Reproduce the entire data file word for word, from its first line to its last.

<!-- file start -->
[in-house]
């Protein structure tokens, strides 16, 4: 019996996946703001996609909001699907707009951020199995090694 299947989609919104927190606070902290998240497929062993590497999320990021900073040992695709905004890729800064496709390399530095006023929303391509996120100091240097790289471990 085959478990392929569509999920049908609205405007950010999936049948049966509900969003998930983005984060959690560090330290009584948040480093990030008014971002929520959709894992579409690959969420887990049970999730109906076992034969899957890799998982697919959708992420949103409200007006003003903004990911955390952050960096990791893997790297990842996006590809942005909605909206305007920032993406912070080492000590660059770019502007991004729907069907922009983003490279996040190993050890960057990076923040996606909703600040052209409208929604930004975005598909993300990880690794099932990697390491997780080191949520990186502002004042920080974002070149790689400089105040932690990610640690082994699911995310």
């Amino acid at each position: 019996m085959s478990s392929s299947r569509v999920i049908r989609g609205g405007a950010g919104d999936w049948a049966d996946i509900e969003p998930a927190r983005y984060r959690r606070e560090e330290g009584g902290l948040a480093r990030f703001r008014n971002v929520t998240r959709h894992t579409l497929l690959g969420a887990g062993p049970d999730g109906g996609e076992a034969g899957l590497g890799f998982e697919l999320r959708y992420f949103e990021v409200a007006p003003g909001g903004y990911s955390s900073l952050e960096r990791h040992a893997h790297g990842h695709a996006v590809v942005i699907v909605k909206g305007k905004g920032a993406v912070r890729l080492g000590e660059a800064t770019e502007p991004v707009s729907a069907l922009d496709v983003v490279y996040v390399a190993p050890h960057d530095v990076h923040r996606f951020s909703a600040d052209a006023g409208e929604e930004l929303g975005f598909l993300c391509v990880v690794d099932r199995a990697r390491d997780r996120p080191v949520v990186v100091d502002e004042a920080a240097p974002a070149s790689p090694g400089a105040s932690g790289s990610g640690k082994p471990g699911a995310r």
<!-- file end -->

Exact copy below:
[in-house]
């Protein structure tokens, strides 16, 4: 019996996946703001996609909001699907707009951020199995090694 299947989609919104927190606070902290998240497929062993590497999320990021900073040992695709905004890729800064496709390399530095006023929303391509996120100091240097790289471990 085959478990392929569509999920049908609205405007950010999936049948049966509900969003998930983005984060959690560090330290009584948040480093990030008014971002929520959709894992579409690959969420887990049970999730109906076992034969899957890799998982697919959708992420949103409200007006003003903004990911955390952050960096990791893997790297990842996006590809942005909605909206305007920032993406912070080492000590660059770019502007991004729907069907922009983003490279996040190993050890960057990076923040996606909703600040052209409208929604930004975005598909993300990880690794099932990697390491997780080191949520990186502002004042920080974002070149790689400089105040932690990610640690082994699911995310």
């Amino acid at each position: 019996m085959s478990s392929s299947r569509v999920i049908r989609g609205g405007a950010g919104d999936w049948a049966d996946i509900e969003p998930a927190r983005y984060r959690r606070e560090e330290g009584g902290l948040a480093r990030f703001r008014n971002v929520t998240r959709h894992t579409l497929l690959g969420a887990g062993p049970d999730g109906g996609e076992a034969g899957l590497g890799f998982e697919l999320r959708y992420f949103e990021v409200a007006p003003g909001g903004y990911s955390s900073l952050e960096r990791h040992a893997h790297g990842h695709a996006v590809v942005i699907v909605k909206g305007k905004g920032a993406v912070r890729l080492g000590e660059a800064t770019e502007p991004v707009s729907a069907l922009d496709v983003v490279y996040v390399a190993p050890h960057d530095v990076h923040r996606f951020s909703a600040d052209a006023g409208e929604e930004l929303g975005f598909l993300c391509v990880v690794d099932r199995a990697r390491d997780r996120p080191v949520v990186v100091d502002e004042a920080a240097p974002a070149s790689p090694g400089a105040s932690g790289s990610g640690k082994p471990g699911a995310r």